Gaskell establishes both John and Mary Barton as kind individuals willing to help their fellow men. When Wilson comes to ask John for money to help the dying Mr. Davenport, John asserts he has no money. After he takes a bit of food to the suffering family, however, he goes and gathers up all the belongings he can spare and “pawned them for five shillings” (98). Even in the beginning when he said he had no money to spare, he was still willing to spare some food for the suffering family. Then, upon seeing the extreme case of the Davenports, he went and sold what he could to help them. This shows a kindness and willingness to help, something that Mary also shares.

When Mary hears about the murder of the younger Mr. Carson, she is distraught mainly because she suspects Jem of being the murderer. On her way home after hearing this, she runs across a hungry boy on the road who asks for food. At first she claims that “hunger is nothing” and rushes past, but then “her heart upbraided her… and she hastily entered her door and seized the scanty remnant of food which the cupboard contained, and she retraced her steps” to go give the food to the boy (296-297). Mary is shown here to be kind of heart as well, but both she and her father have trouble accepting kindness in return.

Job says “John Barton was not a man to take counsel with people” showing that he did not get advice from others (470). He also did not accept money from his union, wishing it to go to other families instead. So when he was the one in need, he did not get help, he just retreated further into himself. Mary has the same inclination. When Jem is considered to be a murderer, she feels that she has to clear his name and that she has to do it all by herself. In this mind set, Margaret offers Mary money to help Jem. Mary does accept it, but reluctantly taking it “for Jem”, but not even taking all the money offered (333). This causes Margaret to expound upon the idea of kindness.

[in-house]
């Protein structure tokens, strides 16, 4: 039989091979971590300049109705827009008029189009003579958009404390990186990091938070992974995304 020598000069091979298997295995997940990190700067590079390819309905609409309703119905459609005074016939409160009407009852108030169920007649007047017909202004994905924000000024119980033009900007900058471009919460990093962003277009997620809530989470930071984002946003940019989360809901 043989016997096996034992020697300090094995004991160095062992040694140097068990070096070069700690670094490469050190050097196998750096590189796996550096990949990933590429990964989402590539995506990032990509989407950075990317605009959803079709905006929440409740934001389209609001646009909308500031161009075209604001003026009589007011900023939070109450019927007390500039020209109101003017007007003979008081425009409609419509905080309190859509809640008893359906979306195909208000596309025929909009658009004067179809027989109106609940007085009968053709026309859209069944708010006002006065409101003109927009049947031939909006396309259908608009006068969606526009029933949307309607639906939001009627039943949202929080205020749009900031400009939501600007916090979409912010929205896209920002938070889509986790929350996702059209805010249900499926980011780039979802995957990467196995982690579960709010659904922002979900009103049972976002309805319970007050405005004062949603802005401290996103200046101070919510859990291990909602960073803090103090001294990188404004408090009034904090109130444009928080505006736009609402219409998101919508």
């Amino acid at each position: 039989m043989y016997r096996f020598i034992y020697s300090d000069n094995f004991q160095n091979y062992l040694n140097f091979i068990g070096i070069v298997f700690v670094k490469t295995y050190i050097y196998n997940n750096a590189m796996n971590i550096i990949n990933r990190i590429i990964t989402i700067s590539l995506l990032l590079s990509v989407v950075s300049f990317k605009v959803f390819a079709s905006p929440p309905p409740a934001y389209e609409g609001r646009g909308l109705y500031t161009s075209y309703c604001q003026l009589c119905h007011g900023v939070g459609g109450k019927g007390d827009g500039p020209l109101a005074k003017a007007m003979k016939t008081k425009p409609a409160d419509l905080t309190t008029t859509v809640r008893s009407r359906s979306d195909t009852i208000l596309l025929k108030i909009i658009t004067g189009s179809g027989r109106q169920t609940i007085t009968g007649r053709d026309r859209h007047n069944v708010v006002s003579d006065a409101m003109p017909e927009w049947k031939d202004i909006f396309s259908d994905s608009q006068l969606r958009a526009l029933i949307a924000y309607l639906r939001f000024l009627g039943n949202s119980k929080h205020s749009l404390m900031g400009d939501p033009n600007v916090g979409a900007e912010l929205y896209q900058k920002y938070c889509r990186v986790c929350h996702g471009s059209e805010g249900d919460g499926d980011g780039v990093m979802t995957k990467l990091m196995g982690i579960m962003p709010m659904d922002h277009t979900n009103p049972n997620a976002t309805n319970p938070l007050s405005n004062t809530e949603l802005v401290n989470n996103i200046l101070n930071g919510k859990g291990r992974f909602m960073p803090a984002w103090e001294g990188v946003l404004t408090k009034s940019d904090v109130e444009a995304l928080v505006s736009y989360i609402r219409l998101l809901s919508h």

Margaret claims that we should say ‘let others do unto you, as you would do unto them” (333). She asserts that helping others can make one happy and that depriving them of the ability to help hurts them. This shows a bit of where the Bartons have been going wrong. John thinks he has to do things by himself, but that only makes him more irritable and angry towards the world, to the point of even hitting his daughter. Mary runs around trying to save Jem only to end up fainting at his trial from exhaustion and needing to be tended to by strangers. Gaskell seems to be saying that, while the upper class does need to step up and help the poor, the poor also need to accept the help and perhaps even ask for it, if not from the unhelpful lawmakers than at least from their neighbors.